It’s no secret that the over-consumption of soda and sugary drinks—sports drinks, energy drinks and sweetened fruit drinks—contributes to the high rates of obesity in the United States. Most of these drinks are high in calories and have little or no nutritional value. These drinks also cause diabetes, high blood pressure, heart disease and cavities. But Americans are still drinking an average of 50 gallons per year, which equals about 40 pounds of sugar.

The biggest effort to reduce consumption of soda and sugary drinks right now is in New York as Mayor Michael Bloomberg proposed a ban on sales of soda larger than 16 ounces back in May. The debate is heating up as the two sides bring reasoned arguments to the NYC health board on July 24. But aside from all the commotion in the Empire State, The Atlantic Cities news site predicted that Seattle might be the next major city that could try to ban large sugary drinks.

According to a King County Public Health report in 2012, one in five youth is overweight or obese and 55 percent of adults were either obese or overweight. Anne Pearson, the Strategic Policy Advisor of Public Health in Seattle and King County, added that one in three high school kids in King County drinks soda everyday—that is about 26,000 kids.

Sadly, the rates of obesity and overweight are even higher in communities of low-income people and communities of color. King County Public Health’s data watch released in March 2012 reported “youth of color have higher rates of obesity and overweight relative to white youth, similar to the pattern seen nationally.”

Within those minorities groups, the Native Hawaiian/Pacific Islander (NHPI) group has the highest rate with 39 percent. The NHPI “students are also about two times as likely as white, non-Hispanic students to be overweight and three times as likely to be obese.” Non-NHPI Asian Americans are the lowest with only 17 percent, Pearson said, but Asians should still be concerned about the low rate.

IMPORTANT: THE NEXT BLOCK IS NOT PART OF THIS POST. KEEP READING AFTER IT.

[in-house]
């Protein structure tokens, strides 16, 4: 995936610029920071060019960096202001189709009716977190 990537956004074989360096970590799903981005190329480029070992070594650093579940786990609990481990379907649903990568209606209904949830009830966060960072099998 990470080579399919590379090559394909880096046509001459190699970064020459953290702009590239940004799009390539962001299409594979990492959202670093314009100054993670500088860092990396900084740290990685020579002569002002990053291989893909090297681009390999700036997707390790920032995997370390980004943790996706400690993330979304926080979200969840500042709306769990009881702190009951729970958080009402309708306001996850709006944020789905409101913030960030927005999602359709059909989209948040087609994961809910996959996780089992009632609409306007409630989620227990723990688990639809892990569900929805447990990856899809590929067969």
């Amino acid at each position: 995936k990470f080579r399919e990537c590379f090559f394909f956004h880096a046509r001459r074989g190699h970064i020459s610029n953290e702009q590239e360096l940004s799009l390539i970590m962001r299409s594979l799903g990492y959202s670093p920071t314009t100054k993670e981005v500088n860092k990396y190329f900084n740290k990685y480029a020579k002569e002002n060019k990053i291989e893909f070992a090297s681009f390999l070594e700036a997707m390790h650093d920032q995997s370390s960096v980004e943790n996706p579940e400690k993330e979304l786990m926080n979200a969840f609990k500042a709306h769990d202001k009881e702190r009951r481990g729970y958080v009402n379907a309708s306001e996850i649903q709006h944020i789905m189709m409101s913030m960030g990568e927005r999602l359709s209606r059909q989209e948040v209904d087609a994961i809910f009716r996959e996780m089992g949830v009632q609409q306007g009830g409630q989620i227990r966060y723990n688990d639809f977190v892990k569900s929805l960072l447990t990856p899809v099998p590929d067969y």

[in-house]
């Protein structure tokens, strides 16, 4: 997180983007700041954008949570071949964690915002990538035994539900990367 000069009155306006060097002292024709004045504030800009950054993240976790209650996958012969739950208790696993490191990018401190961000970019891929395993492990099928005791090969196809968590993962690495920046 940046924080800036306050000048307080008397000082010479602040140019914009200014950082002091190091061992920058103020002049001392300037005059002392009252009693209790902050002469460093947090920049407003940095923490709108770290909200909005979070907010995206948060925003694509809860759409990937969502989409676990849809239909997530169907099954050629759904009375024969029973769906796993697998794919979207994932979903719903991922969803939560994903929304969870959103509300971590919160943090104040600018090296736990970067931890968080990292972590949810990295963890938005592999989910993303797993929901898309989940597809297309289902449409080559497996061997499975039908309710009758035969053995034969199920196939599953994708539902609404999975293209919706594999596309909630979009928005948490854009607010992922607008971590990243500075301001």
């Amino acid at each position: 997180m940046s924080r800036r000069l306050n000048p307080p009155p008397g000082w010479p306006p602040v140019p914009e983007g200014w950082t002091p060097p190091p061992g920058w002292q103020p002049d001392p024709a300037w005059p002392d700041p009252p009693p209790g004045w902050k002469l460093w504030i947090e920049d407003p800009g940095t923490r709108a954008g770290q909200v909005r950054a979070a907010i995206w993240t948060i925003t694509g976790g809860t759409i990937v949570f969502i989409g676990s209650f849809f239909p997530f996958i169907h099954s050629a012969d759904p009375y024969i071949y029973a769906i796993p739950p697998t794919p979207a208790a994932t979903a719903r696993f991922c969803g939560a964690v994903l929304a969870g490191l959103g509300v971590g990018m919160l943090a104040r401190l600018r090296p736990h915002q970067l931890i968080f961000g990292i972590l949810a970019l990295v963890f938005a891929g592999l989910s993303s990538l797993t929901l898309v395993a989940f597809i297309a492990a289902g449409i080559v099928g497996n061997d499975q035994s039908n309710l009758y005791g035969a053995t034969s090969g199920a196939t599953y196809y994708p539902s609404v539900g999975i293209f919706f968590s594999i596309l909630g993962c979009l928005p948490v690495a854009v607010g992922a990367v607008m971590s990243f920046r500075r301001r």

“The consumption of sugary drinks among Asian youth is lower compare to other ethnic racial groups, but it’s still significant,” Pearson said. “About 27 percent of Asian high school students drink at least one sugary drink everyday. That’s one in every four.”

Aliya Haq, Nutritionist/WIC Supervisor and Program Coordinator at International Community Health Services (ICHS), previously worked on a project concerning obesity of kids within minorities groups. About 30-40 percent of the 90 kids enrolled in the project were Asian.
“It’s beginning to seem as though more and more Asian kids are now fallen victims to obesity,” Haq said. “They are not just overweight, but actually obese.”

She mentioned that though the percentage of obese and overweight Asian youth might be relatively small now, looking at the statistics of changing demographics, by 2040 or 2050, the Asian population will triple in number, while other minorities such as Hispanics will only double. Apply this to the current rate of obesity and overweight Asians in King County and the percentage will be 33 to 51 percent overweight and 18 percent obese.

There’s also expressed concern towards Asian grandparents. One problem is grandparents consuming too many carbohydrates, according to Gary Tang, Aging Adult Services Department Director at Asian Counseling and Referral Services (ACRS). The other factor is grandparents providing sugary drinks for their grandchildren. Some parents who come to see Haq at the ICHS usually do limit the consumption of sugary drinks and food for their children, but when they are gone during the day, the grandparents tend to spoil the grandchildren with sugary treats, she explained.

Bottom line is it’s important to educate the public about the consequences of consuming unhealthy food and beverages, said Haq.

The King County Public Health Department is constantly promoting healthy eating and physical activity through strong policies for youth. It has worked on campaigns such as the Let’s Do This Campaign and Soda Free Sundays with the Childhood Obesity Prevention Coalition (COPCWA).
“Working together, we can overcome our youth obesity crisis so that our kids can live healthier,” said the King County Public Health Department.

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